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After the Hit Parade Had Gone
Charlotte Savary General Elektriks Remix. General Elektriks. Walk the Line feat. The Others Mr Gib Remix. Mr Gib. Yagoda the chance to take a revisionist angle on the s music era—as a sort of crossroads of American pop music, when the old guard gave way to a new and vital yet debased sensibility. Finally, in a too-brief, codalike finale, he describes the emergence of a new breed of songwriters who carried the songbook tradition forward, if in diminished form.
Yagoda makes clear, it was a mostly male, mostly Jewish, bastion of innovators like Jerome Kern: classically trained but with an ear for the folk-tinged sounds of the street. These sounds included the blast of blues and jazz from nightclubs as well as the half-remembered echoes of songs brought by their parents from the old country. These minor-key melodies are unmistakably eastern Mediterranean. Out of thousands, a few hundred fitted the criteria defined by Mr. For decades, the standards thrived in Broadway shows, on the radio and in the movies—and on records. It was in the record industry that the trouble began.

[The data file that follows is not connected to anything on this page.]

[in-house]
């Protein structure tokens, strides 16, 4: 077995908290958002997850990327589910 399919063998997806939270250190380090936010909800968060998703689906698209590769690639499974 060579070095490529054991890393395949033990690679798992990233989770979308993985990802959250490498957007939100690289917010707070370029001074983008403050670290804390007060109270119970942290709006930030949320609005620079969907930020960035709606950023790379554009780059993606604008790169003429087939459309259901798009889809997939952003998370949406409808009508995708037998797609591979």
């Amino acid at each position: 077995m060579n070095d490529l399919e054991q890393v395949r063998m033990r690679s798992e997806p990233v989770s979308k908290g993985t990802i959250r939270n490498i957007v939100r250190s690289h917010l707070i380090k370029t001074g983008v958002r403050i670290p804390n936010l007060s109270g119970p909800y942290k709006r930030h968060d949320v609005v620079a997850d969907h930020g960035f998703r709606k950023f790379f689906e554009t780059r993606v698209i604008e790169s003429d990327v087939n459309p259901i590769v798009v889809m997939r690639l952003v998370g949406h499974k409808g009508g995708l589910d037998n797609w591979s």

In the late s, as Mr. By then, Mitch Miller, first at Mercury and then as artist-and-repertoire director at Columbia, had discovered the popularity of gimmicky novelty songs. He treated a composition as just another ingredient in a studio concoction, where sound effects were as important as lyrics. In the new scheme of things, they were too expensive.
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Not only that, they were old-hat and slightly pathetic, peddling their songs as if nothing had changed—as if Benny Goodman was still the King of Swing. In , Schwartz tried to pitch a song to Miller, who turned him down but suggested a few tweaks to the tune. It was the final insult.
Overnight, seemingly, the rules had changed.
B-Sides & Remixes
The suit claimed that their works were being systematically stifled, and it dragged on for years. In both instances I got not one single recording. Despite these setbacks, songwriters coming of age in the mids managed to get some quality songs recorded. They are at the heart of Mr. A key figure in this group is the lyricist Carolyn Leigh, who was 27 when she had her first hit.
Even with her early success, Leigh struggled against a nemesis nicknamed the Big Beat, which soon dominated the music industry. Behind the scenes and far from the charts, Mr. Yagoda shows, a quiet revival was happening in the same sort of jazz-scene milieu that had helped make the music undergirding the songbook so special in the first place.
The revival continues to this day. In Mr.
Related B-Sides and Remixes: A Novel
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